Faith and science have a long, complicated relationship. Many Christians look suspiciously at the sciences, believing them to be contrary to their core convictions. Many scientists look suspiciously at faith, believing it to be nothing more than superstition.
Is it possible to reconcile faith and science? If so, how?
Bruce Ashford has published four helpful articles on this question here at Intersect. We’ve collected them below for your convenience.
(You can also join us on Feb. 21-22 for a conference that tackles these questions and more.)
Though some scientists argue that science and theology are incompatible, Christianity actually played a significant role in the rise of modern science and is hospitable to science and scientists. Read More>>
Christianity played a significant role in the rise of modern science and is hospitable to science and scientists. Yet not everyone sees it that way. Some scientists argue that the claims of science and theology are incompatible — that science trumps theology, and that theology is no longer credible in the modern world. Are they right? Read More>>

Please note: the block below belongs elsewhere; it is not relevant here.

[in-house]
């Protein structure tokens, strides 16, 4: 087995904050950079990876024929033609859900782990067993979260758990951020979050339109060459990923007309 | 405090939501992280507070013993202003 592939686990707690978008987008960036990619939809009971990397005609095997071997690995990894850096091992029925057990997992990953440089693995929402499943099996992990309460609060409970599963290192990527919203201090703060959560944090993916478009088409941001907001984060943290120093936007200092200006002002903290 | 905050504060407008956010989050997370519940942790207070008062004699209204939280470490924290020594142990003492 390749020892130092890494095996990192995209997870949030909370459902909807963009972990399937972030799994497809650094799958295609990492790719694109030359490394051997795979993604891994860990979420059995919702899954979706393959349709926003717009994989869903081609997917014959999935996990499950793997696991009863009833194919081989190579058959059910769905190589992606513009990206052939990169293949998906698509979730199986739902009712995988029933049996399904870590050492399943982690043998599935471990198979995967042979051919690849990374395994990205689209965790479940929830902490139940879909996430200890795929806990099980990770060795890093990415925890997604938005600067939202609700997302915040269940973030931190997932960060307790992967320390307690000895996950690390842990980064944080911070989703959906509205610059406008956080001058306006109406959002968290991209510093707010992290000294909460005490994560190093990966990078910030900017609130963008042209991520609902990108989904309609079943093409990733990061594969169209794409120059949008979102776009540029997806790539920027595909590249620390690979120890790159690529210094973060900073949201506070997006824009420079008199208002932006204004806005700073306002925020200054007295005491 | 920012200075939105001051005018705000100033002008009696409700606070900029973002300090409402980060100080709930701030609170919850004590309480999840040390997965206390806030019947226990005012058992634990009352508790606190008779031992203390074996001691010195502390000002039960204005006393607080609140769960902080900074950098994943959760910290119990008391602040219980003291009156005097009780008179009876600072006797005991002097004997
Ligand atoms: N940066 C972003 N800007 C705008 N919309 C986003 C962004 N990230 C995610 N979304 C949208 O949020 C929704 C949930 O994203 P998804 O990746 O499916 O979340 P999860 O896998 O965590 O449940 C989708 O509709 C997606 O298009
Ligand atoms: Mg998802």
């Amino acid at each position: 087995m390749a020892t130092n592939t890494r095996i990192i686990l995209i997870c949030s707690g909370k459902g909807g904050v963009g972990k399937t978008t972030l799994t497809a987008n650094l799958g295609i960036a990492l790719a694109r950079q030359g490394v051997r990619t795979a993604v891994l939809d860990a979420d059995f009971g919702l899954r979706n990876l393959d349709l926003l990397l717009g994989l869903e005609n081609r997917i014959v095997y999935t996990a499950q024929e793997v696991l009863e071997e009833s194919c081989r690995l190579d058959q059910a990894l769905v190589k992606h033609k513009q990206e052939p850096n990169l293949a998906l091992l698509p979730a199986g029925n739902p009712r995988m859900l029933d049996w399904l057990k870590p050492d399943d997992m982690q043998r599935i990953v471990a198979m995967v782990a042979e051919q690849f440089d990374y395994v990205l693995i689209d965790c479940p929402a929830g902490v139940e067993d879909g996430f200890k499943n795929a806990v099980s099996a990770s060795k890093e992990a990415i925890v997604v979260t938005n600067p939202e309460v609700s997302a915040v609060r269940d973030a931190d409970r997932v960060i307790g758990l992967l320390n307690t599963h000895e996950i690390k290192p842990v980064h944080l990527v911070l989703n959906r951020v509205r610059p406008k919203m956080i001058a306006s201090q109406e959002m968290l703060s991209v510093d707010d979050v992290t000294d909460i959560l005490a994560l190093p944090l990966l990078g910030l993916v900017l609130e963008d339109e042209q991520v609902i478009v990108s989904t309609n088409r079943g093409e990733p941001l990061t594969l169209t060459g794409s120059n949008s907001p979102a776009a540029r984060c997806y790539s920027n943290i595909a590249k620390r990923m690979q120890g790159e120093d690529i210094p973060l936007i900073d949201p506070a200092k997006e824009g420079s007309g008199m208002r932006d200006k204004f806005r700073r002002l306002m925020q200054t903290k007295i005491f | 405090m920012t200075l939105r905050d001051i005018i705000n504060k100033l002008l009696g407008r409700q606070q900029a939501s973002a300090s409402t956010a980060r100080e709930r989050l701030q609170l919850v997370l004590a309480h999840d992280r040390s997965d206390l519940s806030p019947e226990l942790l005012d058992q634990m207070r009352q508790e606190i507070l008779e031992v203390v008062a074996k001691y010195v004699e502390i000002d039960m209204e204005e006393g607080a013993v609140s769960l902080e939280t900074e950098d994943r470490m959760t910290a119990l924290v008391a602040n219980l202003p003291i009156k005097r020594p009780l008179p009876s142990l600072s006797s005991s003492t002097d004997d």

The best way to view science and theology is as mutually beneficial dialogue partners. We recognize that God is the author of both Scripture and nature. If so, then there should be a partnership between those whose primary object of study is Scripture and those whose primary object of study is nature. Theologians and scientists should dialogue with one another and partner together in seeking to understand reality. Read More>>
As Christians we believe that there cannot be any real or final conflict between theology and science, because God is the author of both the “book of Scripture” and the “book of nature.” If there is a conflict between certain theologians and certain scientists, it exists because of human error in interpreting Scripture or interpreting nature. Read More>>